Posted by: Lori Schmidt Lutze | January 16, 2010

i just helped him cry

The New Year has started with a big, old roar!  And not in a good way.  And it’s only the 16th day of January–we’re just half way through the first month.  So, I’m not feeling especially funny today.  And even Joyce sheds a tear now and then.

So far this year I’ve attended three funerals, heard about two nasty doctor’s visits which explained necessary surgeries, and then, of course, there’s Haiti.  And everybody is praying for Haiti, which is a good thing, but it’s easy to pray for Haiti from your nice cozy bed and working toilet.  How do you grasp the magnitude of the thing?

And the funerals.  They’ve been awfully sad.  It’s difficult to see the look of grief etched on people’s faces.  And the more I’ve talked to other people about this, the more I’ve heard about lots of other funerals, too.  Why are so many people checking outta here so quickly after the Happy New Year has just began?

At the most recent funeral I ran into a friend who’d moved out-of-state nine years ago.  She and her hubby came back for the service.  It was so nice to see her and although we’ve lost touch with each other except for Christmas cards, seeing her again reminded me how much I liked her.  Does that ever happen to you?  You don’t see someone for a long time and maybe you even forget about them a little bit, and then——-boom——you’re reminded of how much you liked them.

Long Lost Friend didn’t especially want to come back for the funeral because of the January weather in Wisconsin which is mostly cold, gray, and drab.  I could see her point.  So now let’s make our New Year list a little bigger:  lots of funerals, Haiti, gray skies.  Ohhhh boy.  Do I need a gallon of Hot, Creamy Sausage Dip or what?

So I don’t mean to bring you down, but even Joyce has to deal with real life.  She’d much rather be at the party–which is okay because most funerals conclude with a little party, but some don’t.  And then you’re just left standing there after the service.  All alone.  And the skies are gray.

So, here’s what I’m thinking:

O New Year

Bring us your light

Bring us your joy

For those who’ve been shaken, bring them to solid ground

For those who’ve had their hearts broken, sew them back up

For those who are feeling a little worried or overwhelmed or cold from the weather, light their way and keep them warm

Remind us of the rainbow

View Image  

And what do you say to others in difficult moments?  I don’t remember where I read this, but I really liked it:

A four-year-old child had a next door neighbor who was an elderly gentleman and he’d recently lost his wife.  Upon seeing the man cry, the little boy went into the old gentleman’s yard, climbed onto his lap, and just sat there. When his mother asked him what he had said to the neighbor, the little boy just said, “Nothing…I just helped him cry.”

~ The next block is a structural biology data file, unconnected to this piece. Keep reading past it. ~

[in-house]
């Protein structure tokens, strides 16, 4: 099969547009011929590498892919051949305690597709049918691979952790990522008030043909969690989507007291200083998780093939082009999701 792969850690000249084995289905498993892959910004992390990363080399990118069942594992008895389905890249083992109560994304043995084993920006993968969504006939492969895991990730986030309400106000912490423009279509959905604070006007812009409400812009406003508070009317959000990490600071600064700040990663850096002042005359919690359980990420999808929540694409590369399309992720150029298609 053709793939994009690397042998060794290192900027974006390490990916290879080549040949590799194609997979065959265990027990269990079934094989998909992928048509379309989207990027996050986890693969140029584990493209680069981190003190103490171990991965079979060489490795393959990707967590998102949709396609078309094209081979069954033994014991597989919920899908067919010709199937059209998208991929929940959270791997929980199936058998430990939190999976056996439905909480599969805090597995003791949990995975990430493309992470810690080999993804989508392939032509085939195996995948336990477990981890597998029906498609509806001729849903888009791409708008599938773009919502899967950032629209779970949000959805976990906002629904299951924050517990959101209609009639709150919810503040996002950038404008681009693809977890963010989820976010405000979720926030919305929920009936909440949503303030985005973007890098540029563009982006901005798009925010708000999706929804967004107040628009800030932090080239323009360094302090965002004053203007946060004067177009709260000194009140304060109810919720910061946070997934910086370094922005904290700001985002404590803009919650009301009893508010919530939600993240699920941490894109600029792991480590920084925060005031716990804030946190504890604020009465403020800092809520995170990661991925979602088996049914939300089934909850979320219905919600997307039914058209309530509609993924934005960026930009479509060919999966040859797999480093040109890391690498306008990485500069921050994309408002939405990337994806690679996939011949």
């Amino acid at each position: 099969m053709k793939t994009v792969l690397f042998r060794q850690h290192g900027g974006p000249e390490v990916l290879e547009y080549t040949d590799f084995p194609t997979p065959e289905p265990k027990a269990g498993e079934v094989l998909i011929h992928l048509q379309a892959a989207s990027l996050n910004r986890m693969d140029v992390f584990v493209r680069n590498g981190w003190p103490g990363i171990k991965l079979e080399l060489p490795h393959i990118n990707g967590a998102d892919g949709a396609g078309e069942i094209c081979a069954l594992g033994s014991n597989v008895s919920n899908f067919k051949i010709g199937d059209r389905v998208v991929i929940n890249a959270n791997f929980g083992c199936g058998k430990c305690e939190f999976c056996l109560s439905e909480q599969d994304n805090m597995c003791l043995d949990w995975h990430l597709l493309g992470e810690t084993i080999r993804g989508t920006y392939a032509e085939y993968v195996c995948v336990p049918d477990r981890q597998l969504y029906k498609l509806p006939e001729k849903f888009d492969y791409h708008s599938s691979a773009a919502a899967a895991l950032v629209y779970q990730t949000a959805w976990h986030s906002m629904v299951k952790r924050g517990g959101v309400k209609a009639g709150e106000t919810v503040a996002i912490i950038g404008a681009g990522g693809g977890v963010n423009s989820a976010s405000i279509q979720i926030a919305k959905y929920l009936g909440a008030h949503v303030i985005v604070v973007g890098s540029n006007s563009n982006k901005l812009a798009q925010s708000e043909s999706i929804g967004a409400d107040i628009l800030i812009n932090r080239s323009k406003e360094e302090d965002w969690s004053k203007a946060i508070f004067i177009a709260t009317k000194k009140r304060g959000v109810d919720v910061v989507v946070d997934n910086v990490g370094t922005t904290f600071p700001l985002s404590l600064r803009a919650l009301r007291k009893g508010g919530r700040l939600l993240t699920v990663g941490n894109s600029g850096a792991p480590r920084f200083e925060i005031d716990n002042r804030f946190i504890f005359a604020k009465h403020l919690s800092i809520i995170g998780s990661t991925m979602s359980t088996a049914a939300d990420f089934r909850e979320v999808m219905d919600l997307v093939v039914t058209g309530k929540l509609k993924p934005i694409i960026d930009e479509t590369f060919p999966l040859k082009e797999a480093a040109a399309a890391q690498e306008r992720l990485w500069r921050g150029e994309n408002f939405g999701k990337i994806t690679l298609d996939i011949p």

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Responses

  1. Thank you.

  2. Oh, I am so sorry. Not much more I can say, except funerals suck. I lost my Dad in early December, just in time for the happy holidays of Christmas. It’s okay to be sad. It’s okay to be glad. There is a season and time for everything. Without sadness, we’d never know gladness.

    As for Haiti, I can’t help but be happy by this….I know that is so weird to say….but I worked with a man from Haiti many years. He grew up in the poorest part of Port-Au-Prince. Against all odds became a successful business man. His life was dedicated to helping Haiti. Fundraisers, sponsorships, and medical assistance. I was very close to his admin who also went to Haiti. She was sooo sad one day. A village they worked with was entirely swept away due to a flood. An entire village! Not one word was said on the news. Her heart was broken and no one cared in America.

    NOW, everyone cares. These people have our attentions and our hearts. Aid is pouring in. Donations, water, medical and workers. This is wonderful! I have heard many people say how they want to adopt an orphan. These people and their stories will never be forgotten again. So as sad as it is and was, I am grateful for the support and attention they are getting now. Grateful finally that those lost villages are remembered.

    Hang in there!

  3. My little Danny is the guy that just “helps me cry.” Don’t know why, but every day I’m hearing of someone’s death…I personally haven’t been to any funerals this month (and am hoping the ones that are inevitable hold off for a few more), but my heart still aches for those who are missing those who have passed away. I feel the same way, it just seems like a sad time, and then Haiti has to have this horrible tragedy (one of our former neighbors is somewhere down there–unaccounted for). We need spring to feel life blooming! Thanks for this post…

  4. Thank you. I lost my mother in 2009 and just this week found out that my best friend from high school lost her mom and a neighbor died yesterday. I think every loss reminds us of all the ones that came before it.

    You’re right that we’ll never really understand the magnitude of devastation in Haiti without being there. It’s wonderful to know so many are opening their hearts to help. We need to remember that we really are all connected.

  5. It is an amazing and great informative blog… I really love to read some more! – xploder


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